Dan Caplis on His Return to KHOW and Burning Desire to Run for Office

Dan Caplis has returned to the afternoon-drive slot on KHOW.
Dan Caplis has returned to the afternoon-drive slot on KHOW. Facebook
After more than six years, attorney and radio personality Dan Caplis is back in the afternoon-drive slot on KHOW/630 AM for a 4 to 7 p.m. weekday program he's co-hosting with writer and talk-show vet Krista Kafer. But that doesn't mean he's given up on his dream of becoming an elected official as opposed to simply interviewing or critiquing them.

"I've wanted to run for office for a long time," Caplis says. "It's very front-burner, and that flame is burning hotter than ever."

Caplis sees his return to a high-profile role at KHOW as very simpatico with this life goal.

"All of it fits together," he believes. "Like most people out there, I'm consumed with wanting to do good and make things better and have a major impact, and talk radio has always been a great platform for that."

In addition to his legal work, Caplis has been a prominent radio talker and proud carrier of the conservative flag for more than two decades. But arguably his best-known stint was the eight-plus years he spent on KHOW in tandem with fellow attorney Craig Silverman — a run that ended in June 2012. However, in January 2014, he resurfaced on KNUS/710 AM and remained at the station until earlier this year, when his slot was taken over by former KOA Colorado Morning News host Steffan Tubbs.

click to enlarge Dan Caplis during his stint on KNUS. - COURTESY OF KNUS
Dan Caplis during his stint on KNUS.
Courtesy of KNUS
After Tubbs's hiring, Caplis characterized his departure from KNUS as a "sabbatical." Radio observers wondered if this term wasn't a cover for some behind-the-scenes drama, but Caplis insists that wasn't the case.

"This is the God's honest truth: KNUS could not have been a better place to work," he stresses. "Everything about KNUS was fantastic, and they could not have treated me better or been more family-friendly or more supportive of my need for family time. But we have this amazing, beautiful eighteen-year-old daughter, Caroline, and she's going to be leaving the nest soon — and I just reached the point where I needed more block time to spend with her." He adds that he encouraged KNUS to choose Tubbs as his replacement.

Caplis describes his daddy-daughter time as "wonderful. We got a full summer together without me having to take off and do a radio show. But then she said to me, 'Hey, Dad, this was great — but could you give me a little more space?'"

Lucky thing the new gig came along. "It's fantastic," Caplis says of the opportunity. "It's drive-time on KHOW, which is a big signal and a legacy station. And after spending eight and a half years with Craig in that studio, the chance to go back was an offer I could not refuse."

He calls new partner Kafer, who previously appeared on KNUS, wrote columns for the Denver Post and is currently a Westword contributor, "brilliant and fun and a very kind and gentle spirit — but she'll also fight hard for what she believes in." Politically, he maintains that the two of them are "on the same page, for the most part, but with some differences. For example, we really clashed over whether Donald Trump should be president. I certainly have my concerns with some of his personality quirks, and I wish he wouldn't do things like call people 'horse face'" — an epithet he aimed at porn star Stormy Daniels, who says she and Trump had a sexual encounter prior to his entry into politics.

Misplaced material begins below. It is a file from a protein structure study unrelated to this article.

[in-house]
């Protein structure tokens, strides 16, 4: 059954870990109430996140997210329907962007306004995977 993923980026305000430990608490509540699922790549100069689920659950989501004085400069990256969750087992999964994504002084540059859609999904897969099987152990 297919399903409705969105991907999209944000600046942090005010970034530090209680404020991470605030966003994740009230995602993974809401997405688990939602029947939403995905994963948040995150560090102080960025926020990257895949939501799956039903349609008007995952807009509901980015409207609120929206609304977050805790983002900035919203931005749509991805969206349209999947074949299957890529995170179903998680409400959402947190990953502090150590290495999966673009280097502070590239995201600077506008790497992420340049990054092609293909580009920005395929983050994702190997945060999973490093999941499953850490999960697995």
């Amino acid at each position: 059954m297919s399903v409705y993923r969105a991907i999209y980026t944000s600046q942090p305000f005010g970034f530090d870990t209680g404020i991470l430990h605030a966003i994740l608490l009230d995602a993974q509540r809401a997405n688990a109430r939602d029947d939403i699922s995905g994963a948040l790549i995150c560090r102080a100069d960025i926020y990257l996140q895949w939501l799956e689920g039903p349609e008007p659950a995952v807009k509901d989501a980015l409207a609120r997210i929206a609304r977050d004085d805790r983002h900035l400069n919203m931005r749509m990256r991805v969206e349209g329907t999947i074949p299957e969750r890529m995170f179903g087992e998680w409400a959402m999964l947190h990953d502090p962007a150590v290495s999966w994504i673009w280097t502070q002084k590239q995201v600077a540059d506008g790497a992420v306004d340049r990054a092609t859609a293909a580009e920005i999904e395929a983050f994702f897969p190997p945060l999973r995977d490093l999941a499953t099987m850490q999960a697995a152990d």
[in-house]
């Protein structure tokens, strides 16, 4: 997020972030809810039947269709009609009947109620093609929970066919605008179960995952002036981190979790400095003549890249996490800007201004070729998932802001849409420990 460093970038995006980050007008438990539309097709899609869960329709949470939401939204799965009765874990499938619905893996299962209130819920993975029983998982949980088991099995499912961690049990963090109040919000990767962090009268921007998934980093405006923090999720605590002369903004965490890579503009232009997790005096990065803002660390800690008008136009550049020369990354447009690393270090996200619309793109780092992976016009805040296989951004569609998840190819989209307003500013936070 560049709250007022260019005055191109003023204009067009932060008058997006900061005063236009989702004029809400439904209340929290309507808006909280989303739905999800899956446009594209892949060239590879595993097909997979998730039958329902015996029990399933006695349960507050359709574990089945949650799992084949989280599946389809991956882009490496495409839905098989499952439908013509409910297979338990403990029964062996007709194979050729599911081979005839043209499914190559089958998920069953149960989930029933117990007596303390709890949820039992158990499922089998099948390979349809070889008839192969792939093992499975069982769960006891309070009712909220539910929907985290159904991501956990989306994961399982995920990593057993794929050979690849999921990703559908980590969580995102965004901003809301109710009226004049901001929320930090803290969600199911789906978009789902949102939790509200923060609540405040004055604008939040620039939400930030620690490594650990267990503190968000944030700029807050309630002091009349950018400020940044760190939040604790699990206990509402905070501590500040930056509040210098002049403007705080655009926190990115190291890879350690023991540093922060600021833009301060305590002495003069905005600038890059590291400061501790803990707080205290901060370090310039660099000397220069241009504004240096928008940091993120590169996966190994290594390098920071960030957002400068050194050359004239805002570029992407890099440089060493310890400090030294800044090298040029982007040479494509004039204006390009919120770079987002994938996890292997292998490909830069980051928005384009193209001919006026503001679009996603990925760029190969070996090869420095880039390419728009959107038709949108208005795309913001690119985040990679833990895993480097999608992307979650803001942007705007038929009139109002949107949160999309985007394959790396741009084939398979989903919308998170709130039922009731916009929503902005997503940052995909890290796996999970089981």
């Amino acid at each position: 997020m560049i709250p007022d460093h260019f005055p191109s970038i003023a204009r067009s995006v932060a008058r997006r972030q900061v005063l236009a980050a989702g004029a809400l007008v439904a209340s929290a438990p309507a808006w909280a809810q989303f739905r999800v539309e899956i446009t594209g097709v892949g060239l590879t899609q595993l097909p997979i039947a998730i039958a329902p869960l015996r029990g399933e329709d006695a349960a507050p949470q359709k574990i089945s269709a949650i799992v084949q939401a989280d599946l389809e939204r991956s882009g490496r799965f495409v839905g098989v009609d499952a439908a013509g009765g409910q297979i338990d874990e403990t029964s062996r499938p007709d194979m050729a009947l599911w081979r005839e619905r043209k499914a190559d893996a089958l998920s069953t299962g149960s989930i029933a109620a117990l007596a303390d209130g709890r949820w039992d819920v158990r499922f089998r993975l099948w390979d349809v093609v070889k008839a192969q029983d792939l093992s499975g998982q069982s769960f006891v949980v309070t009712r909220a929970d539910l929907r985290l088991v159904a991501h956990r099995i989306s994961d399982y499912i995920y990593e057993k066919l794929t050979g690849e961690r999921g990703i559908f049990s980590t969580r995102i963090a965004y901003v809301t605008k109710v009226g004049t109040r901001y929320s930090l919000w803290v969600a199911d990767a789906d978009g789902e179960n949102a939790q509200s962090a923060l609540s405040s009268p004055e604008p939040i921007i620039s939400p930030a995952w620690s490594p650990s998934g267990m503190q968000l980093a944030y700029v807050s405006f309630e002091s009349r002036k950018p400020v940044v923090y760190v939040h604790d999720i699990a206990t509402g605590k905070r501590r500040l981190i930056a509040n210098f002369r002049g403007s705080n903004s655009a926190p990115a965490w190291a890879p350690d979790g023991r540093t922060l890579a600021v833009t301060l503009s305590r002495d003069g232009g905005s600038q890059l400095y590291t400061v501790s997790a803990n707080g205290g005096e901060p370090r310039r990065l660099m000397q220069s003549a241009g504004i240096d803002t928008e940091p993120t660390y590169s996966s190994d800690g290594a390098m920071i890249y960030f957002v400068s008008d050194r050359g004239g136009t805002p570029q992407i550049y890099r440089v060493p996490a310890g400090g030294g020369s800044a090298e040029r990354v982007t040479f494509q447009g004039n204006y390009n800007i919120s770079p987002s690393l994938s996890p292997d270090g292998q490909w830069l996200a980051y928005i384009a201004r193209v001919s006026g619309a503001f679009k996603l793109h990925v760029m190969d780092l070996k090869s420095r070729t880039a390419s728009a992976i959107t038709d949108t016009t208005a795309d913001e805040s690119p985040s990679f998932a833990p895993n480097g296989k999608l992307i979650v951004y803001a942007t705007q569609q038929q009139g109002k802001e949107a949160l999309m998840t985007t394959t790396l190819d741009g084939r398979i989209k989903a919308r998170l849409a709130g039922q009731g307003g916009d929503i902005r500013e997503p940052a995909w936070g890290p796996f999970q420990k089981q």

click to enlarge Dan Caplis and his new on-air partner, Krista Kafer. - COURTESY OF KHOW
Dan Caplis and his new on-air partner, Krista Kafer.
Courtesy of KHOW
Still, Caplis goes on, "I literally thank God Donald Trump got elected instead of Hillary Clinton, and I think many of his accomplishments are awesome. I think Krista has a positive view of Trump on policy, too, but she was in a different camp on Election Day in 2016. So we differ on Trump to a point — and beyond that, I guess I'm going to find out what else we agree and disagree on. But she's a strong person with a great mind, and she knows I love disagreement."

In his opinion, "There has never been a better time to do talk radio — and I don't think there's ever been a more important time, if you look at everything that hangs in the balance locally and nationally." Referring to the clean Democratic sweep of major state offices in the recent election, he says, "The leftist takeover of Colorado is now complete, but that doesn't mean it needs to be permanent. There's a job to be done here."

If that means countering the blue wave by becoming a candidate himself, so be it.

"Very soon Caroline will be off to college, and that means both her and our son, Joe, will be out of high school," he notes. "We all know how bloody these big races are. So I think it will be much better for the kids to be in college if I run for office than it would be if they were sitting in a local high school."

He feels that the KHOW show is "a very natural and helpful lead-in to running for office, if that's where this ends up. And I think there's a good chance that's where this will end up."
KEEP WESTWORD FREE... Since we started Westword, it has been defined as the free, independent voice of Denver, and we'd like to keep it that way. With local media under siege, it's more important than ever for us to rally support behind funding our local journalism. You can help by participating in our "I Support" program, allowing us to keep offering readers access to our incisive coverage of local news, food and culture with no paywalls.
Michael Roberts has written for Westword since October 1990, serving stints as music editor and media columnist. He currently covers everything from breaking news and politics to sports and stories that defy categorization.
Contact: Michael Roberts